ASHWELL GRANGE also formerly belonged to Tintern Abbey, and probably formed part of Walter's grant of the manor of Woolaston in 1131. The farm may be identified with 200 a. of new assarts (of which only 150 a. were cultivated) in the chase of the Earl Marshal made by the abbey before 1282, (fn. 29) and the land inclosed from the arable called 'Hathoneshall' in 1291. (fn. 30) That is the earliest form found of the place-name which occurs as 'Harolneshalle' in 1307, (fn. 31) 'Halishall' grange in 1535 and 1537, (fn. 32) 'Hassells' in 1628, and 'Haswell' in 1769 and 1775; (fn. 33) the modern form does not appear before 1815. (fn. 34) The grange was leased by the abbey in 1535, when a rent of 9s. was paid to the lordship of Striguil, presumably for assarts or rights of common in Tidenham Chase. (fn. 35) It was included in the grant to Henry Somerset, Earl of Worcester, in 1537, (fn. 36) and descended with the estate until the sale of 1921. It was bought then by Mrs. Packer, whose son Mr. H. Packer was the owner in 1969. (fn. 37) The stone and rough-cast farm-house is of two stories with a stone slate roof, and is of late-18th- or early-19th-century date. Until 1935 the parish boundary ran through the farmyard so that some of the farm, in 1921 24 a. out of 134 a., lay in Tidenham. (fn. 38)
The Domesday manor of MADGETT forming a detached part of the parish on Tidenham Chase also belonged to Brictric before the Conquest. It consisted of three hides which in 1086 were owned by the king, William of Eu holding two hides, Roger de Lacy half a hide, and Malmesbury Abbey half a hide which it was said had been given by the king. The estate of William of Eu descended like the manor of Woolaston to Walter de Clare who granted it together with pasture rights in Tidenham Chase and the fisheries of Wall Weir, Half Weir, and Baddings Weir to Tintern Abbey in 1131. (fn. 39) Roger Bigod gave the abbey c. 1285 an additional 28 a. at Madgett extending from the Valley called 'Haselden' to the abbey's grange. (fn. 40) The half hide held by Roger de Lacy was given c. 1110 by Hugh de Lacy to Llanthony Priory, Gloucester. Richard de Clare confirmed the gift c. 1150, (fn. 41) but the land was soon afterwards granted by Llanthony to Tintern Abbey, for before 1169, as part of a composition affecting disputed parochial rights in Woolaston and Alvington, the abbot was required to restore the property to Llanthony. (fn. 42) The two monasteries evidently later made a fresh agreement, for by the Dissolution Llanthony had no property at Madgett. The half hide held in 1086 by Malmesbury Abbey continued in its possession until the Dissolution, when it was let at £1 6s. 8d. to Tintern Abbey. (fn. 43) The whole of Madgett was included in the grant to Henry Somerset in 1537, and descended with the Woolaston estate until 1921. (fn. 44) It was a single holding of 313 a. c. 1700 (fn. 45) but early in the 19th century two cottages were erected at Sheepcot to form a separate farm, (fn. 46) consisting of 282 a. in 1872, of which 118 a. lay in Tidenham. At the same date Madgett farm comprised 371 a., of which 213 a. chiefly of woodland were in Tidenham. (fn. 47) In 1921 the two farms, reduced to 157 a. at Madgett Farm and 91 a. at Sheepcot Farm, were sold as part of the Marling estate, and have since been owned by individual farmers. (fn. 48) Madgett farm-house, described as old in 1813, (fn. 49) was probably rebuilt c. 1820 at the same time as Sheepcot. It is a stone and partly rough-cast house of two stories and attics. Sheepcot, which was a single dwelling in 1969, is also stone and rough-cast, the former stone slate roof being raised in 1968-9 to make a two-storied house. (fn. 50)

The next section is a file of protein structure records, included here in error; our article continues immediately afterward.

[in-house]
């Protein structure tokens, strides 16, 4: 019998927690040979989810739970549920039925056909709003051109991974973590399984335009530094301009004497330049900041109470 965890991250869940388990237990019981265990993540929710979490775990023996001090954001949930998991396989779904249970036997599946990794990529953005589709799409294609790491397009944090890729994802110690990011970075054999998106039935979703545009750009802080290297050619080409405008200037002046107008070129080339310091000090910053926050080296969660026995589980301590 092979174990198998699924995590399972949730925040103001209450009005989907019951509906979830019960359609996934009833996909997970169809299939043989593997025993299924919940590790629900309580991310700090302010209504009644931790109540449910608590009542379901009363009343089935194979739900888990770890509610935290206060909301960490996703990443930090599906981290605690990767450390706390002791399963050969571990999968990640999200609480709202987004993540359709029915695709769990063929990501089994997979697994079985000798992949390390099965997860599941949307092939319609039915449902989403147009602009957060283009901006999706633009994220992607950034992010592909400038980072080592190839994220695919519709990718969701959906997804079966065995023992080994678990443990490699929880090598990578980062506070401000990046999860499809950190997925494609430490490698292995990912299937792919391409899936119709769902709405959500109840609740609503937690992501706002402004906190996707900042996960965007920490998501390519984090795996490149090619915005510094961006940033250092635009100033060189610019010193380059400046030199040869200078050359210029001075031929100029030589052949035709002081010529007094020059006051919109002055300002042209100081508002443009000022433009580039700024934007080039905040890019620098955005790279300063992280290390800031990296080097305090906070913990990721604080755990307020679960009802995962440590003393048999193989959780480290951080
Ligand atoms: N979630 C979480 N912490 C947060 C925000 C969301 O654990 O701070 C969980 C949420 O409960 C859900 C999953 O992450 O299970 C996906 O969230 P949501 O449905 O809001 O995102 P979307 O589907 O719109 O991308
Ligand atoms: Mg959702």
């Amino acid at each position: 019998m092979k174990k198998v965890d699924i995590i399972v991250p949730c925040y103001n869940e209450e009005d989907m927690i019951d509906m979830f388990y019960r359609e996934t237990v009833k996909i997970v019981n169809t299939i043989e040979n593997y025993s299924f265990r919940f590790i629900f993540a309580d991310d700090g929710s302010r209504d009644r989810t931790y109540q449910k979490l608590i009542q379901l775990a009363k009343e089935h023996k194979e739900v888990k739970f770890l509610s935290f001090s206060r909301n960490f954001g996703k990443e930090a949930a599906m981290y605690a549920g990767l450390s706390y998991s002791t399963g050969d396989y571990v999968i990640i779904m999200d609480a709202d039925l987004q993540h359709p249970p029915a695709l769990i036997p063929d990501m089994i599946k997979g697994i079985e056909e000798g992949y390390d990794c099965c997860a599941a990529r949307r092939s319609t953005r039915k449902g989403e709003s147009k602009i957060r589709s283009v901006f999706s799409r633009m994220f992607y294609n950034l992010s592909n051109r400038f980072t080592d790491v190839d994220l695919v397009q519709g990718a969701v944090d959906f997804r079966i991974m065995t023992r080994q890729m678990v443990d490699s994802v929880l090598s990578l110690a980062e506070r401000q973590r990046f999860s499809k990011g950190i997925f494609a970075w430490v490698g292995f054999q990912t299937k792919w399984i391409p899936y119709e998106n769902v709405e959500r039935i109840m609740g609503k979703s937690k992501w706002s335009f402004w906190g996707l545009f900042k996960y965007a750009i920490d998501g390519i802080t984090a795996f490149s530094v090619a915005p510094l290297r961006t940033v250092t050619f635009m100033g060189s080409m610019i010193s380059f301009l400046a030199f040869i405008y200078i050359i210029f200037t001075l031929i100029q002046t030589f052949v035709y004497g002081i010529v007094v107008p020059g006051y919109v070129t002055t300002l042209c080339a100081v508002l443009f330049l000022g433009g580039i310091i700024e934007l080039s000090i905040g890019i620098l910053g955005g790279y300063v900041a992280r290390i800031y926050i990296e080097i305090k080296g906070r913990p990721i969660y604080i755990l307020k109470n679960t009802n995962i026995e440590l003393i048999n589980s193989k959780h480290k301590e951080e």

In the east part of the parish there were two estates at ALUREDSTON in 1066, both in Lydney hundred. One comprised three hides held by Bondi, the other two hides held by Ulnod. In 1086 both were held by William of Eu, a claim to Bondi's manor by Henry de Ferrers being dismissed on the grounds that it had formerly been held by Ralph de Limesi, (fn. 51) whose estates were acquired by William of Eu c. 1075. (fn. 52) Aluredston did not form part of the grant of Woolaston to Tintern Abbey by Walter de Clare in 1131 (fn. 53) but remained part of the lordship of Striguil and until 1302 followed the same descent as Tidenham manor, (fn. 54) being held by William Marshal, Earl of Pembroke, in 1223. (fn. 55) For much of the 13th century the manor was held by members of the Derneford family as under-tenants. About 1255 Roger de Derneford was given licence for a priest to celebrate in the chapel of Aluredston, (fn. 56) and in 1282 Roger Bigod held 2 a. of new assarts in Aluredston which had been made without warrant by William de Derneford. (fn. 57) In 1302 Roger gave the manor to Tintern Abbey in exchange for the manor of 'Plateland' (Mon). (fn. 58) It was held by the abbey until the Dissolution when it was granted to Henry Somerset, (fn. 59) and descended with the Woolaston estate, (fn. 60) losing its distinct identity. Plusterwine farm, which was included in the Beaufort estate, represents part of the manor. It consisted of 344 a. in 1813, of which 61 a. were tithe-free as former abbey property, (fn. 61) but when it was sold to S. S. Marling in 1872 it had been reduced to 232 a. (fn. 62) In 1921 it was bought by W. P. M. Lysaght of Tidenham, who sold it in 1957 to the tenant, Mr. P. Guest, who owned it in 1969. The farm then comprised 204 a., (fn. 63) the farm-house being an early 19th-century house with two stories and attics built chiefly of stone with a Welsh slate roof.